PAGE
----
Congressional Cemetery was originally the Washington Parish Burial Ground and the deceased did not have to be a member of Congress to be buried there. As the land was owned by Christ Church, many of its members were laid to rest there. (Today Congressional only requires death as a requirement for burial on the site). Due to its location though, the cemetery became popular for congressional burials and memorials for those who died in office.

  4. Lane Zangwill

    Most pharmacies no longer sell penny candy,so I don’t know if a licorice’s trademark could be identified without the packaging in today’s workplace,let alone be a witness to the purchasers character.

    • Kate H.

      How times have changed. Even some modern candies cannot be identified without their packaging.

  5. Jeffrey Bloomfield

    Actually all it would seem to reveal is that George Atzerodt would have had a sweet tooth, like many other people. I am positive that there may have been boxes of sweet meats and bon bons at the Surratt’s Boarding House too.

    • Kate H.

      Who doesn’t have a little bit of a sweet tooth sometimes? Even the commission members probably enjoyed candy.

  6. Arthur Candenquist

    That in itself is bizarre.

    Thanks for bringing Mr Francis Dooley into the spotlight, Miz Kate. He didn’t even get 15 minutes of fame. The fact that he was an apothecary led me to think his testimony might have had some relevance to the case of Davy Herold. Had it been so, Mr Dooley might have been on the stand for a few minutes more than he was.

    • Kate H.

      Perhaps speaking on Herold would have gained Dooley a few more minutes of attention. Although some of Herold’s employers did not give long statements either.

  7. Chris Shelton

    I emailed you guys a photo of Louis Weichmann’s grave a few days ago. It rests in a cemetery in Anderson, IN. Hopefully you received it (and can use it as well.) His marker is spelled Wiechmann – which is apparently the way his families name was originally spelled.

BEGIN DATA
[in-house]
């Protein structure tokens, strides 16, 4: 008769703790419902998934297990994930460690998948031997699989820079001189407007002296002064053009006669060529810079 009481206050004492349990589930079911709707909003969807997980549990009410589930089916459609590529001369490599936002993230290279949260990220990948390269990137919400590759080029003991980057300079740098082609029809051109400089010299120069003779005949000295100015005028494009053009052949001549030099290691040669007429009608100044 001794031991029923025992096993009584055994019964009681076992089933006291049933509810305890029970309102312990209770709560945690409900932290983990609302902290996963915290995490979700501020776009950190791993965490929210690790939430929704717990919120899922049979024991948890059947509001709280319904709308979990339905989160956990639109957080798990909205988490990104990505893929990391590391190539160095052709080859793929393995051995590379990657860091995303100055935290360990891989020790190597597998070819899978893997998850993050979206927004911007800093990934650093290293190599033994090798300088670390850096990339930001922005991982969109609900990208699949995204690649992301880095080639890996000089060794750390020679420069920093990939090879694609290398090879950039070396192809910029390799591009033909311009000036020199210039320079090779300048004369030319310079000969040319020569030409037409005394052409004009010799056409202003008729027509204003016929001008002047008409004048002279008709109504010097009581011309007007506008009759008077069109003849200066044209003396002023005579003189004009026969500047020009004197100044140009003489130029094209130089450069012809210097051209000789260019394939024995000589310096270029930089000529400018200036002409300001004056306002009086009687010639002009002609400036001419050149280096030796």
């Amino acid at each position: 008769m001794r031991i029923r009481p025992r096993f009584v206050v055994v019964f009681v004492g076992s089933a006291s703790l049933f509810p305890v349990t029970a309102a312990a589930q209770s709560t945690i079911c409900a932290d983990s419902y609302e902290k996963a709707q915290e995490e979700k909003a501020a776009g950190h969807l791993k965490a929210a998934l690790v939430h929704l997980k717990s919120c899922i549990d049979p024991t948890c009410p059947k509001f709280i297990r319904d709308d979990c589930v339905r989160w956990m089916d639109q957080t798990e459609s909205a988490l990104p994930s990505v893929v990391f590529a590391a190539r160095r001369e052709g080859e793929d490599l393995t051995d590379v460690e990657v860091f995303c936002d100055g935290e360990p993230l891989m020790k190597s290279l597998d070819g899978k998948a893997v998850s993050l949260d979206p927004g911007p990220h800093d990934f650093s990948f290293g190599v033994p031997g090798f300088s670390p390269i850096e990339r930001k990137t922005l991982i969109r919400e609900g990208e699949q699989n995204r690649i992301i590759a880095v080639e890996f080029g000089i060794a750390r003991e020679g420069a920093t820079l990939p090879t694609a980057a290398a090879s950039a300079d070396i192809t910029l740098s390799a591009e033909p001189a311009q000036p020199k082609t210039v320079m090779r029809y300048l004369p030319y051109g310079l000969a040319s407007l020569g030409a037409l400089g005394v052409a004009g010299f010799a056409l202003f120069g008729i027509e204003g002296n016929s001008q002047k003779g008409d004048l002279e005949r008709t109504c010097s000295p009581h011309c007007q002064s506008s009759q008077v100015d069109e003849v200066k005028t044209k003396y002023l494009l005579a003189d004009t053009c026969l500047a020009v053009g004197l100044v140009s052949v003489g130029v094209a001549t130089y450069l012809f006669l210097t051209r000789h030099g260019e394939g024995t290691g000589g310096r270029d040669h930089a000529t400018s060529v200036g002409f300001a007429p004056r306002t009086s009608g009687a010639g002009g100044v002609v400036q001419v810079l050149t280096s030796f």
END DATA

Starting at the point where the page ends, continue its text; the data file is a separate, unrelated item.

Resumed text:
• Kate H.

      Dave and I visited Weichmann’s grave in Indiana last summer. There have been many spellings and pronunciations of that name throughout history. It will probably be debated until the end of time.

      • Chris Shelton

        I hope you didn’t drive out all the way out to Anderson, IN just to see Louis Weichmann’s grave. 🙂

        • Kate H.

          We went on a month-long road trip that included a visit to Anderson.

      • Laurie Verge

        I believe there is mention in Weichmann’s book about Louis, himself, choosing to accept the reporters’ version of the spelling of his name – he was tired of fighting it. Similarly, the Herold family did not change the spelling (and David has no tombstone), but the press and similar writers often felt compelled to spell his last name as “Harold.”

        In the past few months, I have seen a number of current letters, blog comments,, trip reviews, etc. spelling JWB’s surname as “Boothe.”

        • Kate H.

          Reporters and officials came up with many different spellings of the same name. For example, the wanted poster spells both Herold and Surratt wrong. I’m sure even Lincoln was misspelled from time to time. As in any field, you can still find inaccuracies today – “Herland” for “Herold” and a pronunciation of Surratt like “Sur-rit.”